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Kingdom of Priests


Is Biblical Literalism “Naive”? Yes and No

posted by David Klinghoffer

I got some emails from self-described Biblical literalist creationists objecting to my calling such literalism “naive.” I’ve been pondering whether there’s a better word for it but so far I’m stumped. I guess you could characterize creationism simply as “Biblical literalism” applied to the Genesis creation account and leave out the disparaging adjective “naive.” Certainly I meant no offense to anyone and I regret it if offense was taken.

The reason I hesitate to retract, however, is that there’s a kind of literalism that I find very attractive and that isn’t naive though it can be maddeningly hard to pin down. In Jewish tradition, the Biblical text is regarded as only the briefest, most cryptic distillation or crystalization of the infinitely vaster body of oral Torah — the orally transmitted tradition held to go back in some of its streams to the revelation to Moses at Mt. Sinai or even earlier — to Adam or Abraham. Much in that tradition consists of narrative threads or fragments much wilder than anything in the Bible itself. 
For example? I was talking last night with my wife about the legend or myth or tradition (whatever you want to call it) that in the end of days, the righteous will enjoy a festive meal in a sukkah (tabernacle) constructed from the skin of the sea monster Leviathan. They will dine on the meat of the Leviathan.
At this image, cynics will snicker. Religious rationalists will harrumph, “Well, it’s only a symbol!” I find these two responses depressing, dispiriting, empty. They’re not my way.
In the Jewish Orthodox world, such traditions are contemplated in a charming but strange way, without asking if they’re meant to be understood literally. Jews who are simple in their faith — which is not a bad thing! though it’s not me either — have no problem assuming that the story is a true forecast of things to come in as literal a sense as the weather forecast that predicts autumn rain in Seattle, but even more certain.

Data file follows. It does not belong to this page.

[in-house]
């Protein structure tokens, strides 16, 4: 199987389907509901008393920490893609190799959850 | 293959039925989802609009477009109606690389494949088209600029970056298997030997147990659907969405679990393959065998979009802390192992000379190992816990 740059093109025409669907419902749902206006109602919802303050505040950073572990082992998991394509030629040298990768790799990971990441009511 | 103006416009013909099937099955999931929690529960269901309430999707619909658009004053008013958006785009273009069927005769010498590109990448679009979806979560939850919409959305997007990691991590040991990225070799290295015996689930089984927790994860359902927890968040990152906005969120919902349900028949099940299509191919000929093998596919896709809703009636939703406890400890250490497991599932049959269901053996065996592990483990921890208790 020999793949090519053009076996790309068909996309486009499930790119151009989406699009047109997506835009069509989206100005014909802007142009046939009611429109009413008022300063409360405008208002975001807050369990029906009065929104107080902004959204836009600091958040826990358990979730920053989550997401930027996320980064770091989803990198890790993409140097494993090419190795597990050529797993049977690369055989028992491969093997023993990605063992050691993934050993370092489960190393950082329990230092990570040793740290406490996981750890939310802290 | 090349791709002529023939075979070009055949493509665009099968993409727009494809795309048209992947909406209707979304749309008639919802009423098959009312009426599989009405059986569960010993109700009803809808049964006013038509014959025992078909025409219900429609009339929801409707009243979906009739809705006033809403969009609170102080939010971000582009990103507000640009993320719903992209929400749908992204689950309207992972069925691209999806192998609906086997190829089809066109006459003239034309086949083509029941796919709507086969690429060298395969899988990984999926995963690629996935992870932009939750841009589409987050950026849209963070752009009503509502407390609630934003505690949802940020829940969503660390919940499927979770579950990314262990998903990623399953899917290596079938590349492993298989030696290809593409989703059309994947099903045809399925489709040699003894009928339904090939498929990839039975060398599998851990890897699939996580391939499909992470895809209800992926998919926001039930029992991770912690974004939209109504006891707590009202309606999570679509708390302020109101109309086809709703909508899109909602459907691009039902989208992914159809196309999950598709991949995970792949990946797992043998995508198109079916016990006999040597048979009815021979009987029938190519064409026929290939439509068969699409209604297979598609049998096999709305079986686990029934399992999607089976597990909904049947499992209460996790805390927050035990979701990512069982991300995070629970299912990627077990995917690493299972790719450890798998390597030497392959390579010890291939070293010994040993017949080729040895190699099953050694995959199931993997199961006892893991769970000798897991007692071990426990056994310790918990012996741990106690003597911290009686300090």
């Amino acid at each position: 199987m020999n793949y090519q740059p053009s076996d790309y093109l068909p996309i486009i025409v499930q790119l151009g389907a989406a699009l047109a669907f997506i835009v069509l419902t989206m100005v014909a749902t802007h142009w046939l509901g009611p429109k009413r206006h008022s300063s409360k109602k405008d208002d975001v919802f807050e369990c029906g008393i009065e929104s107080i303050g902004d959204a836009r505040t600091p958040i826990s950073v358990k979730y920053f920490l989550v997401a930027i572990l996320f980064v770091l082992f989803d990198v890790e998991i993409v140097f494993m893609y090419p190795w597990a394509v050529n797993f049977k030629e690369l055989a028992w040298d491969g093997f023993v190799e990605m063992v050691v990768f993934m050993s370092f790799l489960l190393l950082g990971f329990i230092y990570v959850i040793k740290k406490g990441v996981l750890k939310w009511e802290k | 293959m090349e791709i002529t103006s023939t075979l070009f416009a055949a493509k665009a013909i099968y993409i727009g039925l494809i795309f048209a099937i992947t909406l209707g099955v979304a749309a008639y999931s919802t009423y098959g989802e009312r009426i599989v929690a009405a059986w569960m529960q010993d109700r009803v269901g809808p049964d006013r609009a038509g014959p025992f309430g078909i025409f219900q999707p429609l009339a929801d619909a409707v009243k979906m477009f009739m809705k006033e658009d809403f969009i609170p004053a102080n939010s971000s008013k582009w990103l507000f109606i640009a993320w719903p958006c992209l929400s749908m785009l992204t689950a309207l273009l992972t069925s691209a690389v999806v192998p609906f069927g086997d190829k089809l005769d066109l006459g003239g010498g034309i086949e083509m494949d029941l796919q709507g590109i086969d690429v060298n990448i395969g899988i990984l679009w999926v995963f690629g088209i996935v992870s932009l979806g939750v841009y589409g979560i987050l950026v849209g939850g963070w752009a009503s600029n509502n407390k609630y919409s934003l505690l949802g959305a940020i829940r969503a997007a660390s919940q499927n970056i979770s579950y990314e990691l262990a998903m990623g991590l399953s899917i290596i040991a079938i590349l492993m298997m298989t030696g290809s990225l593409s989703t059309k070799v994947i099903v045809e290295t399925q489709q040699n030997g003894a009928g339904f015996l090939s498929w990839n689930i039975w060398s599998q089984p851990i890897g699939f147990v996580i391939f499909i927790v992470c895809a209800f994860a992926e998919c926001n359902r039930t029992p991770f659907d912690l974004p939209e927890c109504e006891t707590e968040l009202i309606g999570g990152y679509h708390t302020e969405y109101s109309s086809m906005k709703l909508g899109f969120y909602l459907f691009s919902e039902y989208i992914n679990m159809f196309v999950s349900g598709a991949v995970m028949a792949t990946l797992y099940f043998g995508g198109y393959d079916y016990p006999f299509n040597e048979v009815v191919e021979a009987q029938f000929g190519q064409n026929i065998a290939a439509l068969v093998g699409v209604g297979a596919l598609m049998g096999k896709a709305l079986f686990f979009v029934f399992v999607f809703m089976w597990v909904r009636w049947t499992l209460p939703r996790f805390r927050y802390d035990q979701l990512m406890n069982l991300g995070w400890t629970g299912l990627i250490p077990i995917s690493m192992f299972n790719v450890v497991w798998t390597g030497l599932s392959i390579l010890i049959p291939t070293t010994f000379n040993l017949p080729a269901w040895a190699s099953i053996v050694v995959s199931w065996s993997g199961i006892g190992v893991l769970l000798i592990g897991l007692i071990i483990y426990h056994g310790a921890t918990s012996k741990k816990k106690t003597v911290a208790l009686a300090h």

Judaism sure appears to treat ideas like these as if they were literally true. At the end of Sukkot last week we said a farewell to the sukkah that we had spent the previous week eating and otherwise dwelling in. The formal farewell includes a reference to the future feast in the sukkah of Leviathan.
I don’t know what to make of such things but I love to think about them at a level of detail that could be called literalist and that mere symbols don’t usually merit. They are incredibly stirring. I hold out the hope that shimmering just beyond the edge of my ability to grasp, there lies some spiritual reality to which the “symbol” points, a quite literal reality that exceeds my power of expression as it exceeds that of human speech and writing in general.
That’s not a symbol as a rationalist would hold, where the figurative image simply alludes to some drab moral or lesson or other. Is there a better word than “symbol” for what I’m grasping toward? Your thoughts, please.


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Dan

posted October 19, 2009 at 11:25 pm


In relation to this post, readers may find this link enlightening:
http://www.plosone.org/article/info%3Adoi%2F10.1371%2Fjournal.pone.0007272



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Mark

posted October 20, 2009 at 1:33 am


Sam Harris helped write that. Hmmm…
Was it peer reviewed?



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Dan

posted October 20, 2009 at 1:59 am


Mark,
Good question. If one turns to the website for Public Library of Science, it states that PLoS ONE is peer-reviewed. It is a slightly different journal format; in addition to being online, it claims not to be as pre-occupied with impact factors and the authors (generally) pay the cost of publishing – hence it is open access (anyone on the internet can read it). PLoS ONE claims to be peer-reviewed and focuses on the experimental design and results, rather than a specific topic or the topic’s impact.
http://www.plosone.org/static/information.action
It is my hypothesis that Harris decided to publish here to ensure that anyone with internet availability can have full access to his article. Had he published in a journal like “Molecular Psychiatry”, for example, only those with subscriptions would be able to view his work. Further, I would not say Harris just “helped” write it. As the lead author (1st author), Harris most likely did the lion’s share of the experimental work and writing. To be fair, NMR studies performed on brains for psychological analysis have been questioned, but are widely used nonetheless. One implication of this work being that the notion of a supernatural god could be nothing more than a thought or feeling conjured in one’s brain.